16 Images to Illustrate the Blizzard of 2015

By Andrea Thompson and Brian Kahn

City dwellers in New York hoping to wake up to mountains of snow will have to content themselves with trawling Instagram pictures from New England. The blizzard of 2015 — or really the #blizzardof2015 if we're doing this right — brought less snow than expected to New York City and a number of points south. But to the east on Long Island and north throughout New England, the storm has lived up to, and in some ways exceeded, expectations with heavy snow and coastal flooding.

Snow totals are still being updated but as of Tuesday morning, a National Weather Service weather spotter has reported the highest total from the storm so far, with 30 inches in Framingham, Mass. Other central Massachusetts and South Shore locations have also piled up more than 2 feet of snow.

The second-highest snow total comes 28.5 inches measured in Orient, N.Y., on the far eastern tip of Long Island. In both places, wind gusts are piling up drifts and sending snow cresting over the eaves of houses. 



Boston has also received 14.5 inches and more than another foot of snow isn't out of the question for the city by the end of the day. Windblown snow drifts are starting to clog streets and bury cars across the city.


Probably a good thing for folks who decided to ski into work this morning like the staff at PRI's The World.  


The wintery conditions also made it ideal for Boston's local Yeti population to come out of hibernation. Photo evidence has emerged though researchers have yet to bring one in for testing.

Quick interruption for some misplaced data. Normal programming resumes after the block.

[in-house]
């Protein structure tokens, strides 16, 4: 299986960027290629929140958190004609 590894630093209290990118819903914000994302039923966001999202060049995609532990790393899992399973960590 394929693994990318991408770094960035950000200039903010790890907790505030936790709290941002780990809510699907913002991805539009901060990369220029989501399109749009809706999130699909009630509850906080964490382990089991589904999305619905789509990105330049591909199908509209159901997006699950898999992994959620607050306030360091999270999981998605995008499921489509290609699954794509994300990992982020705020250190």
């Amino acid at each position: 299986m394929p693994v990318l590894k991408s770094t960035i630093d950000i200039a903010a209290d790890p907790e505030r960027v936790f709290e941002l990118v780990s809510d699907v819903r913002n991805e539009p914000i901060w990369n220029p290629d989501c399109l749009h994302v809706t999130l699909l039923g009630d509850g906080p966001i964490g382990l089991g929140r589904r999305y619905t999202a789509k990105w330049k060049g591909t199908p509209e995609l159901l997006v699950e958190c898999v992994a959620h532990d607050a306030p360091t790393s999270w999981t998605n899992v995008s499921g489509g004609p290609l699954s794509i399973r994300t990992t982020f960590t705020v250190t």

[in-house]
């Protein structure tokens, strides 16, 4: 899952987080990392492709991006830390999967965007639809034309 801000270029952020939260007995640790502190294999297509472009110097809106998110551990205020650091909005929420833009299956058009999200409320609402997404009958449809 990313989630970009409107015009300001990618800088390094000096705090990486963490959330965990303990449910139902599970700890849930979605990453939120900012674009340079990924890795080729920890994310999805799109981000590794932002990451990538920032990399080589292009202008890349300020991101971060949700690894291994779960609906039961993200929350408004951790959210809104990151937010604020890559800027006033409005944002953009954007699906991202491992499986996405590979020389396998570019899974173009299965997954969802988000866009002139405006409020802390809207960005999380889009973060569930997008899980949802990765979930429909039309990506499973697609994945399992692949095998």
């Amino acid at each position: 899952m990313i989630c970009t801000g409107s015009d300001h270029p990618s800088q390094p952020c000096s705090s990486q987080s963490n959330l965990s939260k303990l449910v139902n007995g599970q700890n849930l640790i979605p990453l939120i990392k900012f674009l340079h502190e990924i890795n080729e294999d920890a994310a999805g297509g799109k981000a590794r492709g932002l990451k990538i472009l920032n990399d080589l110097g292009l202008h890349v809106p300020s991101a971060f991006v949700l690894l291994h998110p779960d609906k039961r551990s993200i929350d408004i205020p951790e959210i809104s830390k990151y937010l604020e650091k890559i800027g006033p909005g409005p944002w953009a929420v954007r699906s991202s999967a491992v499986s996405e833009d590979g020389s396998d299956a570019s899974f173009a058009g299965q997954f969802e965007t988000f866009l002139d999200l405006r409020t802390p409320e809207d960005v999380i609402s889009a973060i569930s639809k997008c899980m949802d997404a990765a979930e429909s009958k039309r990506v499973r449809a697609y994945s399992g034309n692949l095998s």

Areas south of the city including Cape Cod and Nantucket received 12-20 inches of snow from the blizzard, but coastal flooding has caused far more damage to the region. Reports of 4-5 feet of storm surge have flooded streets, cut power to tens of thousands and damaged homes.



In comparison, New York and points south and west got off easy. The weather station in Central Park has recorded about 8 inches of snow while further south, Philadelphia received just 2 inches from the storm that some forecast to drop as much as 2 feet on the area. The initial forecast led to the unprecedented closing of the New York subway system due to winter weather and a travel ban after 11 p.m. on Monday. Those measures made for eerie photos of a rare empty New York City.



A photo posted by 13thwitness (@13thwitness) on

Subway trains ran empty overnight, to ghostly effect, and normally bustling hubs were all but abandoned.


But even if NYC didn't get the epic amounts of snow initially forecast, what snow did fall made for some very pretty sights.


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